Here are the boys! They believe that they own this property — you can ask them. But first, let me tell you about Paul and Rob, actual people who came out to execute the septic feasibility study:
Paul arrived by way of a flatbed truck on which was a little caterpillar-type backhoe. Paul is somewhere between 48 and 102, hard to say. Hasn’t shaved for a couple of days, darkly tanned, laughing eyes. Farmhand type: skinny. Super friendly and owner of a sly, smart tongue. He set off on his rig up the hill and negotiated all the ruts and furrows on the now-hardened cow-trample in the lower, flood plain section. Across the gullies, no worries.
I was assigned the job of staying behind at the gate to flag down the county official, who would be testing the soil in the trenches that Paul would dig. Rob is also friendly, but after a few moments conversation, it’s clear he works with his head as well as with his hands. I immediately have lots of confidence in him. He drove off up the hill, I following on foot. Hmm. Quite a climb!
The day was warm and sunny. Paul had dug the first hole by the time I arrived up top, and Rob climbed down into it. He stabbed at the soil, holding a color chart to the bits of dirt he collected, and invited us to see what he was noticing. Good news, seems the clay layer is a couple of feet down under loam, which means “Go” on the drain field. (Apparently they don’t care what kind of dirt applies where the tank will be submerged.)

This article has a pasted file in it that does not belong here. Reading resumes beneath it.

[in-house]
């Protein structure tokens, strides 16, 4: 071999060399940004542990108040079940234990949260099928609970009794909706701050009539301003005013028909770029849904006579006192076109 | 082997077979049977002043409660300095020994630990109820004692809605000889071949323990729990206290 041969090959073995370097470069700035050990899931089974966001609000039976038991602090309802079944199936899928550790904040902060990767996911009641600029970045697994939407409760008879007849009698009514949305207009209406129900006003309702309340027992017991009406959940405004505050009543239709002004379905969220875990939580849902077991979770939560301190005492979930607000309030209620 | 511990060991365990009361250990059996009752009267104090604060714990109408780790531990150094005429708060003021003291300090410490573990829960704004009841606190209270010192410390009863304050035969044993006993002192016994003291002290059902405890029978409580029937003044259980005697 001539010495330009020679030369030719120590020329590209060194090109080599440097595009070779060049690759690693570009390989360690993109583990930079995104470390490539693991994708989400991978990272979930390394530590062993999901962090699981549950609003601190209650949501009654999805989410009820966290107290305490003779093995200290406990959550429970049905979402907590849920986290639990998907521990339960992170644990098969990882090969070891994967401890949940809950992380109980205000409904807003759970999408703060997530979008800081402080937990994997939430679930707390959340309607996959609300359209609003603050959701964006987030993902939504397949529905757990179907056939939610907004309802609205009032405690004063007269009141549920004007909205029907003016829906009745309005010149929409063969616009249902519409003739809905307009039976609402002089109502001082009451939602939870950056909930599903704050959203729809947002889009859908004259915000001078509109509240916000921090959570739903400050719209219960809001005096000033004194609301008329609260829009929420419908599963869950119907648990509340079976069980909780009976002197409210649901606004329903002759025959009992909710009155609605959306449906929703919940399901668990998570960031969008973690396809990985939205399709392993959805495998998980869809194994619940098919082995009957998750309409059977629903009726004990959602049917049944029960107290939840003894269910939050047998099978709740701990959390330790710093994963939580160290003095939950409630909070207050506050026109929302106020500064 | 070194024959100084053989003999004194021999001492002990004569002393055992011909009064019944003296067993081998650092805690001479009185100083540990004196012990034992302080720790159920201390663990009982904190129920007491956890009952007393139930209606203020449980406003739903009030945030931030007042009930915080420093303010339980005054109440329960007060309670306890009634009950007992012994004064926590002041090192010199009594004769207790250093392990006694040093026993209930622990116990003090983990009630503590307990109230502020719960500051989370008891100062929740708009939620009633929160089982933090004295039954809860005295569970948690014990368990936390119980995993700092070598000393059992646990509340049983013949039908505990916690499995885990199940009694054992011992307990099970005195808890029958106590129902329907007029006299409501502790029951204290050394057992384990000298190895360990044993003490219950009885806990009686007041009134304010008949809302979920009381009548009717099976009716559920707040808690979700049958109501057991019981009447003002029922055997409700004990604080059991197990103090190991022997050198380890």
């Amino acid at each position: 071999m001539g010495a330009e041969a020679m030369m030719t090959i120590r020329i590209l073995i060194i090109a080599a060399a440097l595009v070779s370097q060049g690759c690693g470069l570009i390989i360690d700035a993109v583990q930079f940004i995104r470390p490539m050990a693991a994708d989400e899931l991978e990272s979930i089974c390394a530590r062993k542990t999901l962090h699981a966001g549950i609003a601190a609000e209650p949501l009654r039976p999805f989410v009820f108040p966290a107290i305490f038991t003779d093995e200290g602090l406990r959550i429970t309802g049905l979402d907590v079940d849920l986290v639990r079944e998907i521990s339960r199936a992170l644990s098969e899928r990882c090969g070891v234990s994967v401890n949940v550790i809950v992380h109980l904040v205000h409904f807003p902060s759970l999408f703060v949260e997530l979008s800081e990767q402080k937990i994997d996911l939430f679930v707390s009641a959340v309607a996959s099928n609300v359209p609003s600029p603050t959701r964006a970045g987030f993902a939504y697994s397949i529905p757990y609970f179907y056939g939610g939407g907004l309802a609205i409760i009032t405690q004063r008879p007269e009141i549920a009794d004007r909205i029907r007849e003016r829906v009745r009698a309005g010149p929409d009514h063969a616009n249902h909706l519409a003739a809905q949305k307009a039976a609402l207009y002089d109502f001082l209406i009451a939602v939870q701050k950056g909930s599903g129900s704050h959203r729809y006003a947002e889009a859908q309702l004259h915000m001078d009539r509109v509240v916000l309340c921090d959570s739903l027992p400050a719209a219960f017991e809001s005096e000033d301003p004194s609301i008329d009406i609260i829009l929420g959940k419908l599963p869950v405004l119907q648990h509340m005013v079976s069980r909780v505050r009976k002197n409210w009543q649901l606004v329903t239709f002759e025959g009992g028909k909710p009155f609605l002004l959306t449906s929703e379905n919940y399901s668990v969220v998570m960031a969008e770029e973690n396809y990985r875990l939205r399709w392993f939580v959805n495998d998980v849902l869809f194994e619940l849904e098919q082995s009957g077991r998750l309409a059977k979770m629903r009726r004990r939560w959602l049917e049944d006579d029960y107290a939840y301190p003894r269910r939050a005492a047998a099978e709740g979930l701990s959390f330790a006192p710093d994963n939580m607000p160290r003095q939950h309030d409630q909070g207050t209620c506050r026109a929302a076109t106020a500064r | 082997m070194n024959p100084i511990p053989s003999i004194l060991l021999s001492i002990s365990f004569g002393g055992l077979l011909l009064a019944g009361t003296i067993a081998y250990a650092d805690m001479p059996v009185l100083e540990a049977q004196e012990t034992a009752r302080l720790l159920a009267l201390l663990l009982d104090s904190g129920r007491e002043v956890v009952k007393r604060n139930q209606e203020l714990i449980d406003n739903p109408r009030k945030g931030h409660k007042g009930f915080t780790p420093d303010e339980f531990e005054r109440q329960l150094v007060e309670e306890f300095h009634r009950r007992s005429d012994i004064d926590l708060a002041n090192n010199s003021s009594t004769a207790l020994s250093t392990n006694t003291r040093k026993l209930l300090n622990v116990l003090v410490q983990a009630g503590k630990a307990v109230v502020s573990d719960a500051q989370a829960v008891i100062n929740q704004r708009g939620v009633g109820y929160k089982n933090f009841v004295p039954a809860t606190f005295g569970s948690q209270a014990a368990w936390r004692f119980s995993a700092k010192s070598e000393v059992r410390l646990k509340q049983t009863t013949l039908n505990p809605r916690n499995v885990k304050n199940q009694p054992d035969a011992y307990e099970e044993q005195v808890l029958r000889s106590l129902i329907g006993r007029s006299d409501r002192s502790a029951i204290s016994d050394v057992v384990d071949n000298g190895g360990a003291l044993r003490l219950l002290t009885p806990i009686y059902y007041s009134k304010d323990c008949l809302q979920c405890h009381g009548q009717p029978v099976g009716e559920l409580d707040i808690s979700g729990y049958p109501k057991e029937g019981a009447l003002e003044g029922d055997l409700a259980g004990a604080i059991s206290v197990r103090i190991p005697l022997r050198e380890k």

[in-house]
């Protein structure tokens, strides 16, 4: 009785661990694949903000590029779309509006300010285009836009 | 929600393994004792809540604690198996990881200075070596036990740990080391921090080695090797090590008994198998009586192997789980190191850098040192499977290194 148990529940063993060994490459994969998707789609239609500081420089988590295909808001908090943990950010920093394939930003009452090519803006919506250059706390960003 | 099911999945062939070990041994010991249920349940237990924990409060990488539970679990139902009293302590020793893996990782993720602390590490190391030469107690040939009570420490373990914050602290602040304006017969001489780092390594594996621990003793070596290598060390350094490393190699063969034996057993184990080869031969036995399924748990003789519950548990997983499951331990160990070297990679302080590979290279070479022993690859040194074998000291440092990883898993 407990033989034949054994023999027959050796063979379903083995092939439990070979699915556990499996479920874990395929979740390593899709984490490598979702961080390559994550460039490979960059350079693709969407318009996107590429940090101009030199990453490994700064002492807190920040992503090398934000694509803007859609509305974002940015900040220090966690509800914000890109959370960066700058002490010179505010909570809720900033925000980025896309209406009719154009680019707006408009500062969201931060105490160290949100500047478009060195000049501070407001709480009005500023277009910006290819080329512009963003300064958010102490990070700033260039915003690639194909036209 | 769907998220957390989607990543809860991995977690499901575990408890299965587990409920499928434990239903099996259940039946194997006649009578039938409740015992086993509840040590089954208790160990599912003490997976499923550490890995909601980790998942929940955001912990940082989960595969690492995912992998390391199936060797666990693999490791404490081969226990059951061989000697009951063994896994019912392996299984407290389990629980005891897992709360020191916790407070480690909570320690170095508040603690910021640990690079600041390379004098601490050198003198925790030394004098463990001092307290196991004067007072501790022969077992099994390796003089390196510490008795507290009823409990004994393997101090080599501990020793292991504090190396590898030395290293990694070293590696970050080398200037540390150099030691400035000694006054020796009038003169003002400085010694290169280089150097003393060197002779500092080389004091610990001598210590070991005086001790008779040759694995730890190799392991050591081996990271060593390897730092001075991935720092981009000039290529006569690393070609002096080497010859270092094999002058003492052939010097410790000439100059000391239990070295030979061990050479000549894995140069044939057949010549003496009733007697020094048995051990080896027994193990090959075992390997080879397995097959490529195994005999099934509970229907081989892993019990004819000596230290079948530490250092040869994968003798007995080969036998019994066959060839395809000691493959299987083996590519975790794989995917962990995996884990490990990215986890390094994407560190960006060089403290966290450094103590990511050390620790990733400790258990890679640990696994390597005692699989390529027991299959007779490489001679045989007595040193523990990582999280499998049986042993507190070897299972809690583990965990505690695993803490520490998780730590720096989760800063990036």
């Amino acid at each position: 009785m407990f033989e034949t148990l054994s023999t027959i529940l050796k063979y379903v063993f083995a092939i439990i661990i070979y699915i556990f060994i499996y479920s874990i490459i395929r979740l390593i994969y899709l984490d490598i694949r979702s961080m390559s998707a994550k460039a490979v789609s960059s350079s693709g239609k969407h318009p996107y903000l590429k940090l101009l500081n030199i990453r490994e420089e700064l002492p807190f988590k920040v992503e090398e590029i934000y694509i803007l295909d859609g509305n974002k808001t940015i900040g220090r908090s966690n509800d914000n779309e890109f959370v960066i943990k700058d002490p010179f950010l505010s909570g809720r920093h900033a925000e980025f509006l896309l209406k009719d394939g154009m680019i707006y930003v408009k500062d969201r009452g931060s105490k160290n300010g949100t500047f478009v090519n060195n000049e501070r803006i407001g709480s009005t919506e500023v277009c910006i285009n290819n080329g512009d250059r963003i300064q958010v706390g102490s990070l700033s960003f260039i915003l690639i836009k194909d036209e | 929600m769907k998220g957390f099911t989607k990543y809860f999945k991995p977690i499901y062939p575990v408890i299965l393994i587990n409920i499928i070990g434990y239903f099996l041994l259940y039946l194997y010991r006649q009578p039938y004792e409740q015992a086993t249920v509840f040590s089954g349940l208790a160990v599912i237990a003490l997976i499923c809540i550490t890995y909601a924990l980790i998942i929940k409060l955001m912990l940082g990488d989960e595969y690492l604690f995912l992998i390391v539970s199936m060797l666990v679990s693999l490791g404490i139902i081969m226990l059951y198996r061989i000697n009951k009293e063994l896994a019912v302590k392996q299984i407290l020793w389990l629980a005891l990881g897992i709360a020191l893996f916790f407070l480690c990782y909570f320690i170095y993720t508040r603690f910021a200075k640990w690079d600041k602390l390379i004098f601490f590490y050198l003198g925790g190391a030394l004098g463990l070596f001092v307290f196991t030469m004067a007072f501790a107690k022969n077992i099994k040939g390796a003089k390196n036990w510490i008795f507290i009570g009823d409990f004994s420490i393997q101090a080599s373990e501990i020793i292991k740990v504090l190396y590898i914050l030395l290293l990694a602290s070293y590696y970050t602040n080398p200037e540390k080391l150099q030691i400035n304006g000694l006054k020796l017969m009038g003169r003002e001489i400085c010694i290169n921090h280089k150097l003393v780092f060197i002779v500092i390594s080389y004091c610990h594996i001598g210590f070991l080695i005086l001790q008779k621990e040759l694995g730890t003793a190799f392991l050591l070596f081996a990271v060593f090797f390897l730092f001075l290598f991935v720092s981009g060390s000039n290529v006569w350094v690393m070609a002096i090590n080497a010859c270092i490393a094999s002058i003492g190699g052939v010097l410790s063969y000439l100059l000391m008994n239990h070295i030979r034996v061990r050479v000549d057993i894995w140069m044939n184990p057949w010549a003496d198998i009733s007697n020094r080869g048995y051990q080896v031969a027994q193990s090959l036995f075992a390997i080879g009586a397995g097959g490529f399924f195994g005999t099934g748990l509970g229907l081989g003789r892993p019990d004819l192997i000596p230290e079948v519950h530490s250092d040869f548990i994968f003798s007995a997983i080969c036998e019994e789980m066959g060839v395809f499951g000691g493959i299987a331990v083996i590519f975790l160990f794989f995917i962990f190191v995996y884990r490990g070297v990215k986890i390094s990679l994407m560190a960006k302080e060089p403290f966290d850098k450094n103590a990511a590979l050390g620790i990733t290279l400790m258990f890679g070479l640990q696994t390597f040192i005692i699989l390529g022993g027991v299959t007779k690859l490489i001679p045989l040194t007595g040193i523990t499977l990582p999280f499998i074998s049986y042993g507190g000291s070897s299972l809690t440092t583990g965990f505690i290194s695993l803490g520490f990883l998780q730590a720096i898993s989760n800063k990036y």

Rob is a musician, plays in a local group, so of course, we chatted about that. “Oh God, Mom,” Jenny moaned when I told her about the day. “Here you go. You’ll invite him to dinner. Why don’t you use our Black Butte place? Here, use Jenny’s room.” She never forgave me for recruiting a couple of additional brothers when Jan and Stephan came to live with us all those years ago. Jenny always makes me laugh.
When Rob went to his car to get the GPS instrument, he came back with his business card on which he’d printed out the names and locations of bands who play in the area. So nice. Maybe I will invite him to dinner.
Enter the cows into this story. The herd was out of sight, having set up camp in the lower pasture adjoining Muddy Creek, but a gang of four had stayed nearby to keep an eye on the proceedings. While Rob was busy with hole One, and Paul and moved on to dig hole Three, they saw their opportunity. A big pile of dirt! Hooray! They began their investigations. This involved testing the soil with the sides of their faces, rubbing their shoulders in it, trying to wallow. They pawed, nosed, using all their sensory equipment to determine if this was salt, perhaps? Some yummy grain? Water? What? Having satisfied themselves with respect to the new dirt, they wandered off and practiced their humping skills on one another. Good luck with that, guys. Guess no one’s told them the repercussions of that nasty little surgery they suffered when they were babies.
Paul dug five holes in all, variously spaced, and Rob did his science in each of them. All good for our chances of building the little farm house I mentioned in my first post. The one with the apple tree in the front yard? We have that nice feeling of having aced our first test. Still to come: a test of the old well and drilling for a new up at the site. But we were about to have the best luck possible in the form of our good friend, Gordon, who has against all sense and reason flung himself into the search for the plan for the house. A story for tomorrow.